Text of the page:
|Bring Back The Twang'
written by Lane Hudson
|Most of today's country music leaves me flat as a three-day old Pabst
Country music singers today are too young, too beautiful, and too
rich to have enough heartaches to understand, much less sing real
country music. Sure, I know that Hank Williams was only 28 when he
died, but he had enough heartaches for several lifetimes. But those
Brittney Spears wannabes, like Shania Twain, and all those "hunks
in hats" are going after the stardom without living the heartaches.
Willie Nelson calls them "flat bellies" - because they haven't sat on
their bar stools long enough and cried in their beers long enough.
Sure their pop country music is pretty to listen to, but the unspoken
raw truth that the soul can only hear in the spaces between the
words and notes is missing.
A country music announcer explained the difference between rock
and roll and real country music this way: " Rock and roll is about love
to be, and country music, real country music, is about love that was.
And if you ain't lived the pain," he told me, "you can't sing about it."
The pretty faces of today’s stars lack the wrinkles and bloodshot
eyes to know the hurt of living.
So why are today’s young people buying the young country
"Only the sincere can recognize the sincere," goes a proverb.
Maybe this is why young country music fans buy the new country;
they are too young to know real heartache, and so they don't know
what's missing in the new country music. But now Paycheck,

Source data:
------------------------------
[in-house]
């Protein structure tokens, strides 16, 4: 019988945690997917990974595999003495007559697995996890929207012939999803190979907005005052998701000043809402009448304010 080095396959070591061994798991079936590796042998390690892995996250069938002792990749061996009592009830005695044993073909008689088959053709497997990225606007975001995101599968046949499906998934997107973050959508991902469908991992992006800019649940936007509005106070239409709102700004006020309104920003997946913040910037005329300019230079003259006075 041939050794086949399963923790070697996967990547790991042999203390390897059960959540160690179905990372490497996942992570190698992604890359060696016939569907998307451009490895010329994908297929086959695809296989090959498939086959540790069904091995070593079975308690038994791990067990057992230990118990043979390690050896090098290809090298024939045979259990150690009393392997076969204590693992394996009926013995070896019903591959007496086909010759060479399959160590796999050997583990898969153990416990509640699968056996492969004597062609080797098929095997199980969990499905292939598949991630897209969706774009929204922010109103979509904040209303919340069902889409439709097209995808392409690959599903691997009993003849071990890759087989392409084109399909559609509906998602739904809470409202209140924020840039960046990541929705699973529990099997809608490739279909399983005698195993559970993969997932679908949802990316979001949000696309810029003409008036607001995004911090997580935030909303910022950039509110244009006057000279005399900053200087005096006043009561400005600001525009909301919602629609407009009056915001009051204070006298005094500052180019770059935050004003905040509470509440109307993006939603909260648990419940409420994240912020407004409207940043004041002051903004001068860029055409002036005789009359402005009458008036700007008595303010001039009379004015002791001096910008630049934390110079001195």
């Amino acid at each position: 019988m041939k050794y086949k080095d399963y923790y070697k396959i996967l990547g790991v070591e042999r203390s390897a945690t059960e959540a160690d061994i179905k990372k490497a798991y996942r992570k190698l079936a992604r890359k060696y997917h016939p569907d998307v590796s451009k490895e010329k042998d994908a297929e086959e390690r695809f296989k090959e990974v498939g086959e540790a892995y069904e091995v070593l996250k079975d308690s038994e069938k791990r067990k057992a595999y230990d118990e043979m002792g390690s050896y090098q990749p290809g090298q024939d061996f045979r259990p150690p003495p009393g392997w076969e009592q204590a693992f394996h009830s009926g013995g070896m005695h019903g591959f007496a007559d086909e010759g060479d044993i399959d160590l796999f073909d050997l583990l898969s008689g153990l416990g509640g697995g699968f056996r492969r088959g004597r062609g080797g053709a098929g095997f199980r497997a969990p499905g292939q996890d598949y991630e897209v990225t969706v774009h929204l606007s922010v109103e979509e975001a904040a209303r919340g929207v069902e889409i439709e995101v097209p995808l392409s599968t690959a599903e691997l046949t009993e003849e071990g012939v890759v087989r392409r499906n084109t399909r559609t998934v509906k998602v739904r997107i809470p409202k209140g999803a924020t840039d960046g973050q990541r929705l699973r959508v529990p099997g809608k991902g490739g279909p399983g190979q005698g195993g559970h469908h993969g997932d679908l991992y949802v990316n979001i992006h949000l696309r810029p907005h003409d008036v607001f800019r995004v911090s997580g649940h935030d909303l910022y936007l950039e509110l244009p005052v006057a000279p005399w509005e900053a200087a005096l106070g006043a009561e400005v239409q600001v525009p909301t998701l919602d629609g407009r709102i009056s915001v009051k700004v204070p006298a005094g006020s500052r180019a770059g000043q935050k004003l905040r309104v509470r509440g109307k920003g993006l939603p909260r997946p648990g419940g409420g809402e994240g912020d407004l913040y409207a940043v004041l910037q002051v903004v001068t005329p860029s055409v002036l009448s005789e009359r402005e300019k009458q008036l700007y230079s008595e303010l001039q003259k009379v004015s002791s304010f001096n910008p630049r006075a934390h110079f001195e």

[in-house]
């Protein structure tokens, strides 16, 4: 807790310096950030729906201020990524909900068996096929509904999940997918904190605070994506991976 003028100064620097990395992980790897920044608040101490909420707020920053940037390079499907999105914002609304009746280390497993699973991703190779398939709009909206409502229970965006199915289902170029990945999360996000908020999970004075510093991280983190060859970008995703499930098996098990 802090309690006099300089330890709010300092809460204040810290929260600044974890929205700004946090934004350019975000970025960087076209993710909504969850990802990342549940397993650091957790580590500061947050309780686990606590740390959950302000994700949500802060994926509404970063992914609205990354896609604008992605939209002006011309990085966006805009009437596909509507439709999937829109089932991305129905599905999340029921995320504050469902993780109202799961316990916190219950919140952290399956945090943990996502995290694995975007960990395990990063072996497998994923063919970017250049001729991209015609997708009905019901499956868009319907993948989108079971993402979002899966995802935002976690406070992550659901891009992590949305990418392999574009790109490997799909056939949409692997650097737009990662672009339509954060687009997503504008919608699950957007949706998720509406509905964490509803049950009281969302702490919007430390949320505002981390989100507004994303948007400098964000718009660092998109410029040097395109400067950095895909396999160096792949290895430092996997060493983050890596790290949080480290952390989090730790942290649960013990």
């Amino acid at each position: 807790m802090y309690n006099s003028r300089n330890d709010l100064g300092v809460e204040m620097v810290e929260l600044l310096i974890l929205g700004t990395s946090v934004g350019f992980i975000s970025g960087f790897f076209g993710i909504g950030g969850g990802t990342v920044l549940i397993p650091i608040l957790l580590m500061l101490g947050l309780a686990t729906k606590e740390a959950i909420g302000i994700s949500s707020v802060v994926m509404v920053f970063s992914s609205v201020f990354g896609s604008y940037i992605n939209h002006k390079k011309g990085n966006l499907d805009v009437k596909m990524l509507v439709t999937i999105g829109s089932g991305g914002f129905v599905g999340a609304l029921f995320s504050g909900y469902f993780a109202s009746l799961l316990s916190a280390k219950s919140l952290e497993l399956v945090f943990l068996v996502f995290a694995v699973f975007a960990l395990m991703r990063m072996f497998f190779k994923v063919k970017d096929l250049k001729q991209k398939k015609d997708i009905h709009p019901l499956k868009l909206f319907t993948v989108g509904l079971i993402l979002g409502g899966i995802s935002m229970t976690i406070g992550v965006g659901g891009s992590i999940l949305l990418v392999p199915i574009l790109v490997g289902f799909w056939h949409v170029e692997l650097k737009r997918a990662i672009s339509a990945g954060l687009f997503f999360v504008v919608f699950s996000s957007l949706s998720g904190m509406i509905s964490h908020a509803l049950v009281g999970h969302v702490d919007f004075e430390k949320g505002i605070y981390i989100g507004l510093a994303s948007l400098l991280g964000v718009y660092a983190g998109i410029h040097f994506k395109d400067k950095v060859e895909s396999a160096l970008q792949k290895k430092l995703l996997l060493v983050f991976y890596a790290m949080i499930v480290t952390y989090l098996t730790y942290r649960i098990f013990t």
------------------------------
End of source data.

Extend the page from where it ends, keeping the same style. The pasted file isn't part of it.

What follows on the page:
Haggard, and Rich knew, and they sang from a place where the heart
of real country resides.
I remember hearing in 1963, "Talk Back Trembling Lips," by Ernie
Ashworth. Blaring late into the night, filtered by the tall pines, the
tinny outside speakers at Seago’s drive-in diner across the road from
my house was my nighttime serenade.. At 10 however, I was too
young to understand the depth of pain behind Ashworth’s high
voice. But it always elicited a comment from my mother who would
say, "Some lonely soul has dropped another dime into that jukebox"
and then she'd settle into our wooden porch swing and drift away to
some place she never told me about.
I believe true country music fans know something very important
about life. Something reflected in what a bartender once told me: “It
ain’t no use in taking life seriously, because you ain’t gonna get out of
it alive anyway!”
Because country music fans know this, we even poke fun at
ourselves. Take David Allan Coe's classic "The Perfect Country
Western Song"..."I was drunk the day my mama got out of prison,
and I went to pick her up in the rain, but before I could get her in the
pickup truck, she got runned over by a damned old train." Now,
that's a song to sing out loud with a chorus of fellow beer bellies and
true country fans.
However, once in a while, a new country singer does gets it right.
Take the chorus of Tim McGraw’s tribute to his deceased father Tug
-- “Live like you were dying…”
McGraw has nailed this one. Why? Because we are.